In a year where close to 40% of both global population and global GDP head to the polls, I thought it might be interesting to unpack some of the 2024 political themes our research partners are sharing with us. If you read last week’s Wealthnotes you might recall the average performance of the S&P 500 in election years. We think there is power in reading historical patterns, so what might be the factors driving markets in this election year?
I won’t touch the third rail that is social issues, but I’ll happily grab on to the lesser charged rail of the economic issues facing this country. Whenever I look at the budget deficit and the response of politicians, I am reminded of the quote attributed to St. Augustine: “Lord, make me chaste, but not yet.” Despite a Federal budget deficit well above historical averages, there are elections to be won, and while the deficit may be a theme this year, so will economic stimulus.
The urge to stimulate the economy is strong when voters head to the polls, and both sides of the aisle have a history of goosing certain spending tools to put the electorate in a good mood. This year, there is bipartisan chatter for expanding the child tax credit and other stimulative measures.
Why does this happen? The chart below is very telling. Presidents tend to win reelection when voters’ disposable income, accounting for inflation, goes up in the year of the election. Closer elections where a President won re-election (Bush II, Obama) or lost (Carter, Bush I) have tended to occur when voters are feeling less flush.
What’s interesting about this year is the mix of high interest costs and the current state of the Federal budget. One of the ingredients of the rally we saw late last year was the expectation that the Federal Reserve begins cutting rates this year. That is our base case, but the risk such moves could pose to the Fed’s inflation battle can’t be ignored. Our research partner Strategas published their forecast for bond yields this year. They see little movement at the long end of the curve, which the Fed has less influence over (5,10,30-year), but continued declines in short rates (1 and 2-year bills).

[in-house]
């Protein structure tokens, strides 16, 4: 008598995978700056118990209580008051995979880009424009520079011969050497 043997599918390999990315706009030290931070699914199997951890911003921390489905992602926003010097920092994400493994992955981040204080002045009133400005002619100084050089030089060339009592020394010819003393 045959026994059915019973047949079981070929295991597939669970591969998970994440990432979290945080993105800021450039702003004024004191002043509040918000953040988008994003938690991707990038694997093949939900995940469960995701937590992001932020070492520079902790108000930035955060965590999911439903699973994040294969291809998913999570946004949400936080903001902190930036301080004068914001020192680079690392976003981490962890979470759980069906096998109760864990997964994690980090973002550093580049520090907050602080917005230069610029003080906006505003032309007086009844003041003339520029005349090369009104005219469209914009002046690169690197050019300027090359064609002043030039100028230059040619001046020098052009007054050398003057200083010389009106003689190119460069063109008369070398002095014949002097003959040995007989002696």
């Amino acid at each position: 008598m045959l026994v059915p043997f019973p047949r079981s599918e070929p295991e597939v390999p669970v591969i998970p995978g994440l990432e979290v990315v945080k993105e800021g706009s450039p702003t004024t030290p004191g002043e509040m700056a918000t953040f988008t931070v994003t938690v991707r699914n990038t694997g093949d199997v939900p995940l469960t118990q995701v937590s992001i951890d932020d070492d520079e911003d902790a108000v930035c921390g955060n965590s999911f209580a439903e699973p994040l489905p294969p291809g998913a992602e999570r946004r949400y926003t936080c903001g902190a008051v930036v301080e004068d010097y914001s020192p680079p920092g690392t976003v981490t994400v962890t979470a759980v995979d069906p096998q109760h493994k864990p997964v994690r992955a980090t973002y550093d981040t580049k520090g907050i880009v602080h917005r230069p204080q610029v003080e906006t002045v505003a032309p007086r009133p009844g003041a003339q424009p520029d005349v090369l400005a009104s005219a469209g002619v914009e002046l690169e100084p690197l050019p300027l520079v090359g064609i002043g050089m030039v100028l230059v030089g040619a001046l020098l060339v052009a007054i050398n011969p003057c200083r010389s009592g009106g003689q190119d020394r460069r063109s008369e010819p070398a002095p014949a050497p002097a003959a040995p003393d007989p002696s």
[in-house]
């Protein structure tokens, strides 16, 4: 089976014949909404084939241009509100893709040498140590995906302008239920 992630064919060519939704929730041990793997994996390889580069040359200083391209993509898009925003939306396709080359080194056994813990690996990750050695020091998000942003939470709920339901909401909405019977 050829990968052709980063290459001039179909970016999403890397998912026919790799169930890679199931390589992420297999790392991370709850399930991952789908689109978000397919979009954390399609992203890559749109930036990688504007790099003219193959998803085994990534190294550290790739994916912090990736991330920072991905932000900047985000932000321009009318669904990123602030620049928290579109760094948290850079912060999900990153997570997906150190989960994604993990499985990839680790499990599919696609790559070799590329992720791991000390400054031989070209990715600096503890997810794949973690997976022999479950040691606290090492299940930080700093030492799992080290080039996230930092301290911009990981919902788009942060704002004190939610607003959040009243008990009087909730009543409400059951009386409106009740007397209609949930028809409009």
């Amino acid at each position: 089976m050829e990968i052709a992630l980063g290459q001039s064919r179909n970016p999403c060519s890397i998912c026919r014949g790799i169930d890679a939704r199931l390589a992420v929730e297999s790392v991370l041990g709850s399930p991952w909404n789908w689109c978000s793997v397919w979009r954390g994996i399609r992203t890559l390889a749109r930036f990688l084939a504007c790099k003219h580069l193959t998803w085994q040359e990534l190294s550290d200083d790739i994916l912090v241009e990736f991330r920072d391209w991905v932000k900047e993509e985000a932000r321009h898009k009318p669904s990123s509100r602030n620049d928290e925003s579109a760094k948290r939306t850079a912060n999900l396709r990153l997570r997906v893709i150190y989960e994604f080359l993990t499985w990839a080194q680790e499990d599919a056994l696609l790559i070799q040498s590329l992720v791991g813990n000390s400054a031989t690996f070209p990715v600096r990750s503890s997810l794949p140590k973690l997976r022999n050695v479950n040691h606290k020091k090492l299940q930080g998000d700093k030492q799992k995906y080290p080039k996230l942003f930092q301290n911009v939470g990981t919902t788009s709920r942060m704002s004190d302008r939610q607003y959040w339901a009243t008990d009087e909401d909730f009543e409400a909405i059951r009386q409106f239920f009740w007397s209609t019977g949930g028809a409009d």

If this forecast proves correct, it means the Fed is likely to cut rates by 3-4 times this year. What this means for investors is that there is likely support for stocks, but also for short-term bonds. The chart below shows the total return in 2-year US Treasury bills if rates fall 1% (blue) or rise 1% (gray). A 1% fall in interest rates for these bills would translate to a 6.1% annualized return.
The forecasted move down in bond yields and Fed rate cuts probably won’t be a disappointment to the Biden Administration. That said, there are other factors at play in this election, many of which we haven’t seen factor seriously into elections in decades (wars, inflation, border security). We’ll leave discussion for those factors for another time and place!
Written by Alex Durbin, Portfolio Manager